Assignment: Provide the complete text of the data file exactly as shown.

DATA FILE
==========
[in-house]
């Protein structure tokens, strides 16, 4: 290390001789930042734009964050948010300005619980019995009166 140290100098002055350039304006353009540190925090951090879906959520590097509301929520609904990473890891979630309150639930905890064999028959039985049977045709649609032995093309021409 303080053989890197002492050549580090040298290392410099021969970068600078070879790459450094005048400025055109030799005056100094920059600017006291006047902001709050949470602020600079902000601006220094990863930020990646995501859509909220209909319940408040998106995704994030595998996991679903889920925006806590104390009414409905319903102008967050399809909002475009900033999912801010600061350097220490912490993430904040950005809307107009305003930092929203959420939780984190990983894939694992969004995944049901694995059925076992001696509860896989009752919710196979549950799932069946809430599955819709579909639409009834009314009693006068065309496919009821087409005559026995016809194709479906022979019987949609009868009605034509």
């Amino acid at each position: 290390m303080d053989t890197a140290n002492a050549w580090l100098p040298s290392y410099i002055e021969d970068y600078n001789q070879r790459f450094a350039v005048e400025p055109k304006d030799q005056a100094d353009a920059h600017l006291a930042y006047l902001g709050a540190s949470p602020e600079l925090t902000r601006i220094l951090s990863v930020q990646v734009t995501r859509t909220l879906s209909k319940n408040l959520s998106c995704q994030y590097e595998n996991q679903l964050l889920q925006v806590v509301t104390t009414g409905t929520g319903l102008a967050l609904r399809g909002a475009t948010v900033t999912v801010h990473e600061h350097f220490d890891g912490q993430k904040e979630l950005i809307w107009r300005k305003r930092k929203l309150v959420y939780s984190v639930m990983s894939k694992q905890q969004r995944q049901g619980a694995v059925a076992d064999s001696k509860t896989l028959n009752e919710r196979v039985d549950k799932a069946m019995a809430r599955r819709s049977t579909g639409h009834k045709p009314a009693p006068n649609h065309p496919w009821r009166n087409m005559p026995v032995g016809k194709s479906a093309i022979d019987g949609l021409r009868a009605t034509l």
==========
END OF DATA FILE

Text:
[in-house]
């Protein structure tokens, strides 16, 4: 290390001789930042734009964050948010300005619980019995009166 140290100098002055350039304006353009540190925090951090879906959520590097509301929520609904990473890891979630309150639930905890064999028959039985049977045709649609032995093309021409 303080053989890197002492050549580090040298290392410099021969970068600078070879790459450094005048400025055109030799005056100094920059600017006291006047902001709050949470602020600079902000601006220094990863930020990646995501859509909220209909319940408040998106995704994030595998996991679903889920925006806590104390009414409905319903102008967050399809909002475009900033999912801010600061350097220490912490993430904040950005809307107009305003930092929203959420939780984190990983894939694992969004995944049901694995059925076992001696509860896989009752919710196979549950799932069946809430599955819709579909639409009834009314009693006068065309496919009821087409005559026995016809194709479906022979019987949609009868009605034509």
């Amino acid at each position: 290390m303080d053989t890197a140290n002492a050549w580090l100098p040298s290392y410099i002055e021969d970068y600078n001789q070879r790459f450094a350039v005048e400025p055109k304006d030799q005056a100094d353009a920059h600017l006291a930042y006047l902001g709050a540190s949470p602020e600079l925090t902000r601006i220094l951090s990863v930020q990646v734009t995501r859509t909220l879906s209909k319940n408040l959520s998106c995704q994030y590097e595998n996991q679903l964050l889920q925006v806590v509301t104390t009414g409905t929520g319903l102008a967050l609904r399809g909002a475009t948010v900033t999912v801010h990473e600061h350097f220490d890891g912490q993430k904040e979630l950005i809307w107009r300005k305003r930092k929203l309150v959420y939780s984190v639930m990983s894939k694992q905890q969004r995944q049901g619980a694995v059925a076992d064999s001696k509860t896989l028959n009752e919710r196979v039985d549950k799932a069946m019995a809430r599955r819709s049977t579909g639409h009834k045709p009314a009693p006068n649609h065309p496919w009821r009166n087409m005559p026995v032995g016809k194709s479906a093309i022979d019987g949609l021409r009868a009605t034509l």